IDPs angry as Borno govt plans reintegration of 1,000 ‘repentant’ Boko Haram fighters
Internally Displaced Persons in the North-East are angered by the Borno State Government’s decision to reintegrate over 1,000 repentant Boko Haram fighters into the society.
The IDPs’ anger is based on the fact that they are still languishing in pain and sorrow caused by the activities of the Boko Haram terrorists in the North-East, particularly in Borno State, the epicentre of the insurgency.
The Nigerian Army in a statement by its spokesperson, Onyema Nwachukwu, announced on Tuesday that no fewer than 1,000 Boko Haram and Islamic State West Africa Province (a Boko Haram offshoot) members had laid down their arms and surrendered to the troops.
“All surrendered terrorists will be received, processed and passed on to the relevant agencies of government for further assessment in line with extant provisions,” excerpts from the statement read.
Reacting to the announcement, the Borno State Government said it is ready to accept and reintegrate the over 1,000 repentant insurgents into society.
The state Commissioner for Information, Culture and Home Affairs, Mr Babakura Jatau, in an interview with PUNCH, also urged the host communities to accept the ex-fighters as one of them.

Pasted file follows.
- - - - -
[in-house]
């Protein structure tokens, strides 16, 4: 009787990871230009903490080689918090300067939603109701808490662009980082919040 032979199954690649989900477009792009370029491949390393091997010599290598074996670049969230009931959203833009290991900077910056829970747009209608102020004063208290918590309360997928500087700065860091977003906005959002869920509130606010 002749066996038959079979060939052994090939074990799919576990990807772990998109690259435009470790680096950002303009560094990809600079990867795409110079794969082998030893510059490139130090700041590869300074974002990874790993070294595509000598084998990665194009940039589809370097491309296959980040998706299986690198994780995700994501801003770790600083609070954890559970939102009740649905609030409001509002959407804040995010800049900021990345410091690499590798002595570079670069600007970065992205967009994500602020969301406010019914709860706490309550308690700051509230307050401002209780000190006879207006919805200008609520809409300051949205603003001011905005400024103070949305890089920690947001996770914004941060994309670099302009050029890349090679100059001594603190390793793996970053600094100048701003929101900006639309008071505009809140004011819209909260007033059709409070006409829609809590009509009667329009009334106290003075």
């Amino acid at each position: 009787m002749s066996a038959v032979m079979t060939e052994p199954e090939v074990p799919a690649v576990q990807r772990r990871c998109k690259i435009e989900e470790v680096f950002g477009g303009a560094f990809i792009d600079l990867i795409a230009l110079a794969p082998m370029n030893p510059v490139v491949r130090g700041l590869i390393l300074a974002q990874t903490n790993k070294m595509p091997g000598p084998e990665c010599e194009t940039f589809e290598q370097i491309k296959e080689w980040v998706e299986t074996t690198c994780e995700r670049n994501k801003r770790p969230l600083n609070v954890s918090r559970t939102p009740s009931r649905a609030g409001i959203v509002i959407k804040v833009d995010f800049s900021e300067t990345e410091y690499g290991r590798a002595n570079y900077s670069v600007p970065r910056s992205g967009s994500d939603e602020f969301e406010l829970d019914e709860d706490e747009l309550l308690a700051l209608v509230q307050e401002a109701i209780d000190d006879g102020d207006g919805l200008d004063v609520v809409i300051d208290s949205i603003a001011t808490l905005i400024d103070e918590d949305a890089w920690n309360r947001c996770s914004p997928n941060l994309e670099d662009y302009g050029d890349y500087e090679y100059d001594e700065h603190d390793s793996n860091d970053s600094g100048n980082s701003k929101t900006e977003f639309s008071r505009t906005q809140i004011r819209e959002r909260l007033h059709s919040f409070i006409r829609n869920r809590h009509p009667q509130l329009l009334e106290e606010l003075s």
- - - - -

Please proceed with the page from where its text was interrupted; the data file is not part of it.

Jatau said the “repentance” of the Boko Haram/ISWAP fighters might be the beginning of the end to the insurgency which the country and particularly the state had battled for over a decade.
He said, “At the end of every war, there is reconciliation. Every single war is not ended by the power of the bullet and bomb. They (insurgents) are part and parcel of us. They have surrendered; they are radicalised and they now realise their mistakes.
“Remember, we have been dealing with this problem for the past 13 years. For the past 13 years, the Federal Government has been battling with this insurgency without any peaceful resolution through firepower.
“They (ex-fighters) voluntarily surrendered their arms. There is nothing to do but to accept them and appeal to members of the public to accept them so that they (ex-terrorists) can reintegrate into society because there are many of them in the bush.”
Jatau argued that if the terrorists in the bush saw that those who surrendered were accepted by the people, they would also surrender.
“For us, it means this is the end to the insurgency,” the commissioner added.
According to The PUNCH, some of the IDPs, however, questioned the sincerity of the Boko Haram fighters’ repentance, they said they were not ready to accept the decision of the government to reintegrate the ex-terrorists.